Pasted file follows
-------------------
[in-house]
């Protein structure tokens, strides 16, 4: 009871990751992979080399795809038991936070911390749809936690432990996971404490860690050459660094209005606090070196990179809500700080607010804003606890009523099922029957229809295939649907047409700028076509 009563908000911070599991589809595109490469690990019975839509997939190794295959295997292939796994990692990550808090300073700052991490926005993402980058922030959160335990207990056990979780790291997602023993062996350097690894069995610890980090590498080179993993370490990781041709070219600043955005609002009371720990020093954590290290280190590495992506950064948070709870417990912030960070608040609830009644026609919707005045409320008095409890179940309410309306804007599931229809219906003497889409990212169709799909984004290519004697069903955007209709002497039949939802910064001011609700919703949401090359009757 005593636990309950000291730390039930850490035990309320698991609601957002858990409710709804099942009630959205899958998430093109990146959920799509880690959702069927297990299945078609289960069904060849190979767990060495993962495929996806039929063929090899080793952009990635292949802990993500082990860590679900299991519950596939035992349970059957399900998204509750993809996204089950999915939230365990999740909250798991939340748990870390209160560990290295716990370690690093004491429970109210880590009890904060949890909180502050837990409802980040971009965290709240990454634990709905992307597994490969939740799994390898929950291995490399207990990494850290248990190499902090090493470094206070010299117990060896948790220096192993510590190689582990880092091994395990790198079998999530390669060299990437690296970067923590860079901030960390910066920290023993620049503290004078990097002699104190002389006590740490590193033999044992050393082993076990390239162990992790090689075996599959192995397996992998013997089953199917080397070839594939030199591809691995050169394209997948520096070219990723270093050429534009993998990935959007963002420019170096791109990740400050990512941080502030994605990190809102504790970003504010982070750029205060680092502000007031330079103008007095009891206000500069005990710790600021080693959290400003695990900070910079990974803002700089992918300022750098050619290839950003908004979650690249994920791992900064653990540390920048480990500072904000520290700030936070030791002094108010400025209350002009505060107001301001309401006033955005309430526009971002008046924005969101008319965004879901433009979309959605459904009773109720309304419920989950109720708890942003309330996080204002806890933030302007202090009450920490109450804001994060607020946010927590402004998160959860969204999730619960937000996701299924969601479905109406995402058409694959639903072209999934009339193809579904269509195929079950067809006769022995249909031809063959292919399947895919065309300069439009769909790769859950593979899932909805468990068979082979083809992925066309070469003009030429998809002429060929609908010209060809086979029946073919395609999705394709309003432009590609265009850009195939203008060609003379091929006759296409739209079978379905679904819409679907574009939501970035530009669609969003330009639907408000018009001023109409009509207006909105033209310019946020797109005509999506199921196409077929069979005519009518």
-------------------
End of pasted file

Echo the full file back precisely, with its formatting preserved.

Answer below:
[in-house]
């Protein structure tokens, strides 16, 4: 009871990751992979080399795809038991936070911390749809936690432990996971404490860690050459660094209005606090070196990179809500700080607010804003606890009523099922029957229809295939649907047409700028076509 009563908000911070599991589809595109490469690990019975839509997939190794295959295997292939796994990692990550808090300073700052991490926005993402980058922030959160335990207990056990979780790291997602023993062996350097690894069995610890980090590498080179993993370490990781041709070219600043955005609002009371720990020093954590290290280190590495992506950064948070709870417990912030960070608040609830009644026609919707005045409320008095409890179940309410309306804007599931229809219906003497889409990212169709799909984004290519004697069903955007209709002497039949939802910064001011609700919703949401090359009757 005593636990309950000291730390039930850490035990309320698991609601957002858990409710709804099942009630959205899958998430093109990146959920799509880690959702069927297990299945078609289960069904060849190979767990060495993962495929996806039929063929090899080793952009990635292949802990993500082990860590679900299991519950596939035992349970059957399900998204509750993809996204089950999915939230365990999740909250798991939340748990870390209160560990290295716990370690690093004491429970109210880590009890904060949890909180502050837990409802980040971009965290709240990454634990709905992307597994490969939740799994390898929950291995490399207990990494850290248990190499902090090493470094206070010299117990060896948790220096192993510590190689582990880092091994395990790198079998999530390669060299990437690296970067923590860079901030960390910066920290023993620049503290004078990097002699104190002389006590740490590193033999044992050393082993076990390239162990992790090689075996599959192995397996992998013997089953199917080397070839594939030199591809691995050169394209997948520096070219990723270093050429534009993998990935959007963002420019170096791109990740400050990512941080502030994605990190809102504790970003504010982070750029205060680092502000007031330079103008007095009891206000500069005990710790600021080693959290400003695990900070910079990974803002700089992918300022750098050619290839950003908004979650690249994920791992900064653990540390920048480990500072904000520290700030936070030791002094108010400025209350002009505060107001301001309401006033955005309430526009971002008046924005969101008319965004879901433009979309959605459904009773109720309304419920989950109720708890942003309330996080204002806890933030302007202090009450920490109450804001994060607020946010927590402004998160959860969204999730619960937000996701299924969601479905109406995402058409694959639903072209999934009339193809579904269509195929079950067809006769022995249909031809063959292919399947895919065309300069439009769909790769859950593979899932909805468990068979082979083809992925066309070469003009030429998809002429060929609908010209060809086979029946073919395609999705394709309003432009590609265009850009195939203008060609003379091929006759296409739209079978379905679904819409679907574009939501970035530009669609969003330009639907408000018009001023109409009509207006909105033209310019946020797109005509999506199921196409077929069979005519009518």